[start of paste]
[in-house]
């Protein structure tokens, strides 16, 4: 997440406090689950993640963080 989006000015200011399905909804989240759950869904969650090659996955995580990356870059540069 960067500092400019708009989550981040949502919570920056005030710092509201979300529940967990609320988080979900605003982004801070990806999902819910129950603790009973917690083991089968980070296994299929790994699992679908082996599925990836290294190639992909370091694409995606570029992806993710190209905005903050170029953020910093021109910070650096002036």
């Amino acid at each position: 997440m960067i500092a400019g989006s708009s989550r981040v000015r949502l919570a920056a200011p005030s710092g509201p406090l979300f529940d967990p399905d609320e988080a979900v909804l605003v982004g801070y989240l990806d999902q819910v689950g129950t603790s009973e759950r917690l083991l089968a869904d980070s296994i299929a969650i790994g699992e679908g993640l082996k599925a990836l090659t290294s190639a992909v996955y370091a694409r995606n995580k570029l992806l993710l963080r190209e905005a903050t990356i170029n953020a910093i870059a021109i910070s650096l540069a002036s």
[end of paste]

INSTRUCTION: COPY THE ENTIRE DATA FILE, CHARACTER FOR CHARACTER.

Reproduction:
[in-house]
């Protein structure tokens, strides 16, 4: 997440406090689950993640963080 989006000015200011399905909804989240759950869904969650090659996955995580990356870059540069 960067500092400019708009989550981040949502919570920056005030710092509201979300529940967990609320988080979900605003982004801070990806999902819910129950603790009973917690083991089968980070296994299929790994699992679908082996599925990836290294190639992909370091694409995606570029992806993710190209905005903050170029953020910093021109910070650096002036």
């Amino acid at each position: 997440m960067i500092a400019g989006s708009s989550r981040v000015r949502l919570a920056a200011p005030s710092g509201p406090l979300f529940d967990p399905d609320e988080a979900v909804l605003v982004g801070y989240l990806d999902q819910v689950g129950t603790s009973e759950r917690l083991l089968a869904d980070s296994i299929a969650i790994g699992e679908g993640l082996k599925a990836l090659t290294s190639a992909v996955y370091a694409r995606n995580k570029l992806l993710l963080r190209e905005a903050t990356i170029n953020a910093i870059a021109i910070s650096l540069a002036s």